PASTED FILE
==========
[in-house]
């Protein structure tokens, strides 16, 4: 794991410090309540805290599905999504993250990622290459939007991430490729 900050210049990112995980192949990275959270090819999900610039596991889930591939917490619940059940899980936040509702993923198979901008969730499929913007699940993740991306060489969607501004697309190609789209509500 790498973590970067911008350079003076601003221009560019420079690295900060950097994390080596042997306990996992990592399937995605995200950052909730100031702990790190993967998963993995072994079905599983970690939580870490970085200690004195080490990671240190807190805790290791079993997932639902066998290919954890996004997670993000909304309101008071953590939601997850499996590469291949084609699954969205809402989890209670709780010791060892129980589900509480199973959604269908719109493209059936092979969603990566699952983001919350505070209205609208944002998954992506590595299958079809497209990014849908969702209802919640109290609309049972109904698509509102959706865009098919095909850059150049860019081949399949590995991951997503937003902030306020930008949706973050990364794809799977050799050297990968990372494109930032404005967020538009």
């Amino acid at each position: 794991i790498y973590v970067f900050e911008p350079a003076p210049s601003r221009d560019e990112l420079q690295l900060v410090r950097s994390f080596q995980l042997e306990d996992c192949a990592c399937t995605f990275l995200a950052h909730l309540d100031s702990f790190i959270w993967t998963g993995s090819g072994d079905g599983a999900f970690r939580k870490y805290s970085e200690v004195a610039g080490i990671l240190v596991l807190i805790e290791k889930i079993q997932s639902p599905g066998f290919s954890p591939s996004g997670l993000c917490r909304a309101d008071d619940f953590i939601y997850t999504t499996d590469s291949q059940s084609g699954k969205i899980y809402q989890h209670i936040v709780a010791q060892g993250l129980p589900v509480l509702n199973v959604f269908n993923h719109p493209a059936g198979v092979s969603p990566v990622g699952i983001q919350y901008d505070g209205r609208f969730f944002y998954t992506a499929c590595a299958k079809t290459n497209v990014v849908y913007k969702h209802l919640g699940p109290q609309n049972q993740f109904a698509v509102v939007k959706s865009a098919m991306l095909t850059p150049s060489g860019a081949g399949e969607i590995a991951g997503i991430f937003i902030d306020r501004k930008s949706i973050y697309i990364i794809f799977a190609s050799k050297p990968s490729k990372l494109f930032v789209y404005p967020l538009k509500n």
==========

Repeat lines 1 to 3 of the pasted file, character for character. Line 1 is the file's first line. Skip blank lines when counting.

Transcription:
[in-house]
């Protein structure tokens, strides 16, 4: 794991410090309540805290599905999504993250990622290459939007991430490729 900050210049990112995980192949990275959270090819999900610039596991889930591939917490619940059940899980936040509702993923198979901008969730499929913007699940993740991306060489969607501004697309190609789209509500 790498973590970067911008350079003076601003221009560019420079690295900060950097994390080596042997306990996992990592399937995605995200950052909730100031702990790190993967998963993995072994079905599983970690939580870490970085200690004195080490990671240190807190805790290791079993997932639902066998290919954890996004997670993000909304309101008071953590939601997850499996590469291949084609699954969205809402989890209670709780010791060892129980589900509480199973959604269908719109493209059936092979969603990566699952983001919350505070209205609208944002998954992506590595299958079809497209990014849908969702209802919640109290609309049972109904698509509102959706865009098919095909850059150049860019081949399949590995991951997503937003902030306020930008949706973050990364794809799977050799050297990968990372494109930032404005967020538009």
């Amino acid at each position: 794991i790498y973590v970067f900050e911008p350079a003076p210049s601003r221009d560019e990112l420079q690295l900060v410090r950097s994390f080596q995980l042997e306990d996992c192949a990592c399937t995605f990275l995200a950052h909730l309540d100031s702990f790190i959270w993967t998963g993995s090819g072994d079905g599983a999900f970690r939580k870490y805290s970085e200690v004195a610039g080490i990671l240190v596991l807190i805790e290791k889930i079993q997932s639902p599905g066998f290919s954890p591939s996004g997670l993000c917490r909304a309101d008071d619940f953590i939601y997850t999504t499996d590469s291949q059940s084609g699954k969205i899980y809402q989890h209670i936040v709780a010791q060892g993250l129980p589900v509480l509702n199973v959604f269908n993923h719109p493209a059936g198979v092979s969603p990566v990622g699952i983001q919350y901008d505070g209205r609208f969730f944002y998954t992506a499929c590595a299958k079809t290459n497209v990014v849908y913007k969702h209802l919640g699940p109290q609309n049972q993740f109904a698509v509102v939007k959706s865009a098919m991306l095909t850059p150049s060489g860019a081949g399949e969607i590995a991951g997503i991430f937003i902030d306020r501004k930008s949706i973050y697309i990364i794809f799977a190609s050799k050297p990968s490729k990372l494109f930032v789209y404005p967020l538009k509500n």